The Black Diamond Mines Regional Preserve is a 6,000-acre (2,400 ha) park situated north of Mount Diablo in Contra Costa County, California under East Bay Regional Park District (EBRPD) control. In 1973 the district took over the house. The preserve features ruins from three mining cities, former coal, and sand mines, and provides guided tours of an earlier sand mine. The 60 miles (97 km) of trails in the Preserve traverse rolling foothill terrain lined with grassland, California oak woodland, California mixed evergreen woodland and chaparral.

 

History
 

Indians

Native Americans lived for thousands of years in the greater Bay Area. Black Diamond was located between three tribes in the backcountry: Chupcan (Concord), Volvon (Clayton), and Ompin (Pittsburg). The Bay Miwok language was spoken by every three nations. The Bay Miwok way of life changed dramatically after 1772, with the arrival of Spanish, Mexican, and American settlers.

 

Ranching
 

Until coal was discovered, cattle ranching was the main sector in this region. Several miners also found a new life in ranching since the mines closed. Abandoned mining town buildings have become barns, railroad ties have been used as fence posts, and boilers have been turned into water pits. Initial descendants of mining families still graze cattle in the Preserve.

 

Coal Mining
 

Five coal mining towns thrived in the Black Diamond area from the 1860s through the turn of the last century: Nortonville, Somersville, Stewartville, West Hartley, and Judsonville. As the site of the largest coal mining activity in California, nearly four million tons of coal ("black diamonds") have been extracted from the earth. The inhabitants of the mining towns came from all over the world, and hard work and long hours defined their life. Occasional gatherings as well as a number of associations and social events helped to relieve the everyday drudgery.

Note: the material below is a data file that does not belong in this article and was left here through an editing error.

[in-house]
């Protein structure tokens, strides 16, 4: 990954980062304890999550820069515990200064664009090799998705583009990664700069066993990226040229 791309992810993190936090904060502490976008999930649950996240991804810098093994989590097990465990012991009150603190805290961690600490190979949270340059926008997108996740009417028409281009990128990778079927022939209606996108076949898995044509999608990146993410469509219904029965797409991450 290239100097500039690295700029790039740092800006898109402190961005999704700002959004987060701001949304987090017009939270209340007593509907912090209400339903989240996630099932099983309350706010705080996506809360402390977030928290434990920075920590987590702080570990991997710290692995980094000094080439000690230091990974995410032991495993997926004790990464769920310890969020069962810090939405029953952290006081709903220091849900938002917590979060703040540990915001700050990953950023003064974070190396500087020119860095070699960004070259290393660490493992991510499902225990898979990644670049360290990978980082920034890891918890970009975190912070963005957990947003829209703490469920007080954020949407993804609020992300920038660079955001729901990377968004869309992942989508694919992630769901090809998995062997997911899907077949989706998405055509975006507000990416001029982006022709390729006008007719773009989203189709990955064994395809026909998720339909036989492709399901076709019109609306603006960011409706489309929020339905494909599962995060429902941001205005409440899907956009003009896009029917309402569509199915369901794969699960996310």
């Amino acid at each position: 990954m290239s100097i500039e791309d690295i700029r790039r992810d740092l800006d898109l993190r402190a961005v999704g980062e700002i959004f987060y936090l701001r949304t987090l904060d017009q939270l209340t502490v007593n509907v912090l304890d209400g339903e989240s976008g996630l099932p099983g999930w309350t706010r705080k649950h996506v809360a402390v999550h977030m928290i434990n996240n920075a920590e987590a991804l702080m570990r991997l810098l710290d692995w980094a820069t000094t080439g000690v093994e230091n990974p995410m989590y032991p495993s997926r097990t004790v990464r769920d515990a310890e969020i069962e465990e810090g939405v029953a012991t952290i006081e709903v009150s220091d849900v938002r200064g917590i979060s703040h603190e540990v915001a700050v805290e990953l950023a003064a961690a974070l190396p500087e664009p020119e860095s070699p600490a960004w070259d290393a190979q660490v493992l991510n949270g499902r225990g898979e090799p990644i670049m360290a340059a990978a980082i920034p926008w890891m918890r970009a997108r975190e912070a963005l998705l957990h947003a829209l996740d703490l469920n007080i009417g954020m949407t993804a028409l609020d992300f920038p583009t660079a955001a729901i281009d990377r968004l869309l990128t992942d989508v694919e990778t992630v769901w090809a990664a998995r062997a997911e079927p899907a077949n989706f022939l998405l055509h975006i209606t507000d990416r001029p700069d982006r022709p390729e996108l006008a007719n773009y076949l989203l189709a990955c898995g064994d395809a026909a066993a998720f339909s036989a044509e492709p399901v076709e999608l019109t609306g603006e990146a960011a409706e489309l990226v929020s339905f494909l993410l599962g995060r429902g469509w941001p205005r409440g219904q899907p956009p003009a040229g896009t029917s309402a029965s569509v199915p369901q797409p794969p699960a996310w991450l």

Coal mining had a huge effect on the economy in California. At the time operations ceased due to the increasing cost of production and the utilization of new energy sources, most of California 's economy had been transformed from an agricultural to an urban base.

 

Sand Mining
 

Underground mining for sand started in the 1920s near the abandoned townsites of Nortonville and Somersville. The Somersville mine supplied the Hazel-Atlas Glass Company in Oakland with sand used in glassmaking, while the Nortonville mine supplied foundry (casting) sand for the Columbia Steel Works. Belgian glass competition and the closure of a steel foundry ended sand mining by 1949. More than 1.8 million tons of sand were extracted altogether.

This amazing attraction is located near the following must-see sights in Concord, California:
 

  • Six Flags Hurricane Harbor Concord

  • Mount Diablo State Park

  • Briones Regional Park

  • The Ruth Bancroft Garden & Nursery

  • Heather Farm Park

  • Pixieland Amusement Park

  • Port Chicago Naval Magazine National Memorial

  • Iron Horse Regional Trail
     

All of these wonderful attractions are located just a short distance from our location at 1261 Locust Street in Walnut Creek, California!

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